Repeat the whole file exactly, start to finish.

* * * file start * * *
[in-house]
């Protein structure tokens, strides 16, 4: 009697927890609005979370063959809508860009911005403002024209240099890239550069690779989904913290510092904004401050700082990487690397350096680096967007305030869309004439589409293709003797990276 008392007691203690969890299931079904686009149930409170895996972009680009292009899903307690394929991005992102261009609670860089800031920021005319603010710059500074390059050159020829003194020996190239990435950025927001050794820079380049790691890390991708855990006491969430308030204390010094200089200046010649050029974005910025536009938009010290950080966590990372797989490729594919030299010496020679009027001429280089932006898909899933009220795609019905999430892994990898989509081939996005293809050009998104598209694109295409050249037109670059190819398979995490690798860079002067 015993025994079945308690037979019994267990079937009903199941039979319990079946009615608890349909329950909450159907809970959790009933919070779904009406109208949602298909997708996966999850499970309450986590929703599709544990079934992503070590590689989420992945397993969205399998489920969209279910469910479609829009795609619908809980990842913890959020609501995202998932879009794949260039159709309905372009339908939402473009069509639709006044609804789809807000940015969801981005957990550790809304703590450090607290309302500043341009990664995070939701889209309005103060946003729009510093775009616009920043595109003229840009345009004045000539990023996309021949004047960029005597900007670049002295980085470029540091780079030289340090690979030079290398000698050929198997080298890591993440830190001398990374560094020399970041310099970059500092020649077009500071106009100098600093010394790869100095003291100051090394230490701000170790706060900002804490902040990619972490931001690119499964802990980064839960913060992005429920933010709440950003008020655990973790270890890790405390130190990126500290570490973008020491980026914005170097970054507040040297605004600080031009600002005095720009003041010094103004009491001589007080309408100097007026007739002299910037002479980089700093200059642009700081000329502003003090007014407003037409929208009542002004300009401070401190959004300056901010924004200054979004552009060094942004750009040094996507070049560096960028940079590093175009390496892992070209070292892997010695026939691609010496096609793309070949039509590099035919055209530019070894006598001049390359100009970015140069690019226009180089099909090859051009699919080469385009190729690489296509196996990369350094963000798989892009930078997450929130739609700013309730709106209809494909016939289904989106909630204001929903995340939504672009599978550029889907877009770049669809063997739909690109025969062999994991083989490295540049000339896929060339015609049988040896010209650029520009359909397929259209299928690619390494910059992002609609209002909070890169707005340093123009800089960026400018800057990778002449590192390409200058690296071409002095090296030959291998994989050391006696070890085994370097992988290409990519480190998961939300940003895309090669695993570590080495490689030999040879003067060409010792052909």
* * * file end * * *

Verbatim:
[in-house]
């Protein structure tokens, strides 16, 4: 009697927890609005979370063959809508860009911005403002024209240099890239550069690779989904913290510092904004401050700082990487690397350096680096967007305030869309004439589409293709003797990276 008392007691203690969890299931079904686009149930409170895996972009680009292009899903307690394929991005992102261009609670860089800031920021005319603010710059500074390059050159020829003194020996190239990435950025927001050794820079380049790691890390991708855990006491969430308030204390010094200089200046010649050029974005910025536009938009010290950080966590990372797989490729594919030299010496020679009027001429280089932006898909899933009220795609019905999430892994990898989509081939996005293809050009998104598209694109295409050249037109670059190819398979995490690798860079002067 015993025994079945308690037979019994267990079937009903199941039979319990079946009615608890349909329950909450159907809970959790009933919070779904009406109208949602298909997708996966999850499970309450986590929703599709544990079934992503070590590689989420992945397993969205399998489920969209279910469910479609829009795609619908809980990842913890959020609501995202998932879009794949260039159709309905372009339908939402473009069509639709006044609804789809807000940015969801981005957990550790809304703590450090607290309302500043341009990664995070939701889209309005103060946003729009510093775009616009920043595109003229840009345009004045000539990023996309021949004047960029005597900007670049002295980085470029540091780079030289340090690979030079290398000698050929198997080298890591993440830190001398990374560094020399970041310099970059500092020649077009500071106009100098600093010394790869100095003291100051090394230490701000170790706060900002804490902040990619972490931001690119499964802990980064839960913060992005429920933010709440950003008020655990973790270890890790405390130190990126500290570490973008020491980026914005170097970054507040040297605004600080031009600002005095720009003041010094103004009491001589007080309408100097007026007739002299910037002479980089700093200059642009700081000329502003003090007014407003037409929208009542002004300009401070401190959004300056901010924004200054979004552009060094942004750009040094996507070049560096960028940079590093175009390496892992070209070292892997010695026939691609010496096609793309070949039509590099035919055209530019070894006598001049390359100009970015140069690019226009180089099909090859051009699919080469385009190729690489296509196996990369350094963000798989892009930078997450929130739609700013309730709106209809494909016939289904989106909630204001929903995340939504672009599978550029889907877009770049669809063997739909690109025969062999994991083989490295540049000339896929060339015609049988040896010209650029520009359909397929259209299928690619390494910059992002609609209002909070890169707005340093123009800089960026400018800057990778002449590192390409200058690296071409002095090296030959291998994989050391006696070890085994370097992988290409990519480190998961939300940003895309090669695993570590080495490689030999040879003067060409010792052909």